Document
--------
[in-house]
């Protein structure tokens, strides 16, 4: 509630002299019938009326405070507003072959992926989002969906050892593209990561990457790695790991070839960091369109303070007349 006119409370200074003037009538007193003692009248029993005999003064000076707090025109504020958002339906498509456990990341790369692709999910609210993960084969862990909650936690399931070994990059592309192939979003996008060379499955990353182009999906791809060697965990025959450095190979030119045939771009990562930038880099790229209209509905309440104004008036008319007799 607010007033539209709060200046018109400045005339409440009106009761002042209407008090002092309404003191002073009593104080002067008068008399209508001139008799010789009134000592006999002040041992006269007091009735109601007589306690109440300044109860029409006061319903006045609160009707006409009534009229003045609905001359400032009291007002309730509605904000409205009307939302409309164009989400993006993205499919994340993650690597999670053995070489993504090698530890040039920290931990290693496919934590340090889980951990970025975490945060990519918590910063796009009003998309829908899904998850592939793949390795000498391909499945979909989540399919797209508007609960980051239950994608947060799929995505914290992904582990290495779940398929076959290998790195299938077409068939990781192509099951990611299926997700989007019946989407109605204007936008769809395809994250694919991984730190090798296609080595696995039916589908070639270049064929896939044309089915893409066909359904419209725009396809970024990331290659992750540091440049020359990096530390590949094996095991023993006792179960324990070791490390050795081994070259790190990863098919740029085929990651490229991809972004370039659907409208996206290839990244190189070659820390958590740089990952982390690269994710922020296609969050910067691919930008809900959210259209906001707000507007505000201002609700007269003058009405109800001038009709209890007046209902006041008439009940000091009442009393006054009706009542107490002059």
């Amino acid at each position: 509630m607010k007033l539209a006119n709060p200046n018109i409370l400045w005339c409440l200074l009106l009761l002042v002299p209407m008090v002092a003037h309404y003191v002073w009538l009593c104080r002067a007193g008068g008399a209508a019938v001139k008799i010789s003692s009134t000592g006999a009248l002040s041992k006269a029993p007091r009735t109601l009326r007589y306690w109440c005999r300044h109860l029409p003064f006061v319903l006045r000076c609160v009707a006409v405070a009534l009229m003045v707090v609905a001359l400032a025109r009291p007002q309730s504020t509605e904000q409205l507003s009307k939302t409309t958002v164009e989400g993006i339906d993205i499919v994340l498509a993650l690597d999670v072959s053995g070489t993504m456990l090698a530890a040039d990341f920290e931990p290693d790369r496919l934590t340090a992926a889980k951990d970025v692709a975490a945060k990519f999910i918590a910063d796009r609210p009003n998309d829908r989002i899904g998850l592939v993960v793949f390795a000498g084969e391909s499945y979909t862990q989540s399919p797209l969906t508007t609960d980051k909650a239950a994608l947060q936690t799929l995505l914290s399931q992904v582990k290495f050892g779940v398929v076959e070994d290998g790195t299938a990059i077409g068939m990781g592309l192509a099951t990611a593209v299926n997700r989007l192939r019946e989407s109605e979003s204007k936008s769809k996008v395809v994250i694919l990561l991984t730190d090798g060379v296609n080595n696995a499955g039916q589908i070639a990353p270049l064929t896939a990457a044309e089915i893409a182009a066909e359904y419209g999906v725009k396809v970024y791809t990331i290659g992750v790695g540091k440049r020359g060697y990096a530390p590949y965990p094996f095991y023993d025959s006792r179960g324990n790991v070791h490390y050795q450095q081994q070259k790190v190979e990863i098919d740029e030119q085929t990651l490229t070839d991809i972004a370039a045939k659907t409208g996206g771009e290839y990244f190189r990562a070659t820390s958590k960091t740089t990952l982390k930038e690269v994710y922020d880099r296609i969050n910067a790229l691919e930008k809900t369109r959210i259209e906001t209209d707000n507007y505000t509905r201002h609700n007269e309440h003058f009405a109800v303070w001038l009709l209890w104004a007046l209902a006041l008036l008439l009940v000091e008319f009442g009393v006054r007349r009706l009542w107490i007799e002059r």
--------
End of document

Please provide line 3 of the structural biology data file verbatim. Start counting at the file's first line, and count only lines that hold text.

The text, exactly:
């Amino acid at each position: 509630m607010k007033l539209a006119n709060p200046n018109i409370l400045w005339c409440l200074l009106l009761l002042v002299p209407m008090v002092a003037h309404y003191v002073w009538l009593c104080r002067a007193g008068g008399a209508a019938v001139k008799i010789s003692s009134t000592g006999a009248l002040s041992k006269a029993p007091r009735t109601l009326r007589y306690w109440c005999r300044h109860l029409p003064f006061v319903l006045r000076c609160v009707a006409v405070a009534l009229m003045v707090v609905a001359l400032a025109r009291p007002q309730s504020t509605e904000q409205l507003s009307k939302t409309t958002v164009e989400g993006i339906d993205i499919v994340l498509a993650l690597d999670v072959s053995g070489t993504m456990l090698a530890a040039d990341f920290e931990p290693d790369r496919l934590t340090a992926a889980k951990d970025v692709a975490a945060k990519f999910i918590a910063d796009r609210p009003n998309d829908r989002i899904g998850l592939v993960v793949f390795a000498g084969e391909s499945y979909t862990q989540s399919p797209l969906t508007t609960d980051k909650a239950a994608l947060q936690t799929l995505l914290s399931q992904v582990k290495f050892g779940v398929v076959e070994d290998g790195t299938a990059i077409g068939m990781g592309l192509a099951t990611a593209v299926n997700r989007l192939r019946e989407s109605e979003s204007k936008s769809k996008v395809v994250i694919l990561l991984t730190d090798g060379v296609n080595n696995a499955g039916q589908i070639a990353p270049l064929t896939a990457a044309e089915i893409a182009a066909e359904y419209g999906v725009k396809v970024y791809t990331i290659g992750v790695g540091k440049r020359g060697y990096a530390p590949y965990p094996f095991y023993d025959s006792r179960g324990n790991v070791h490390y050795q450095q081994q070259k790190v190979e990863i098919d740029e030119q085929t990651l490229t070839d991809i972004a370039a045939k659907t409208g996206g771009e290839y990244f190189r990562a070659t820390s958590k960091t740089t990952l982390k930038e690269v994710y922020d880099r296609i969050n910067a790229l691919e930008k809900t369109r959210i259209e906001t209209d707000n507007y505000t509905r201002h609700n007269e309440h003058f009405a109800v303070w001038l009709l209890w104004a007046l209902a006041l008036l008439l009940v000091e008319f009442g009393v006054r007349r009706l009542w107490i007799e002059r």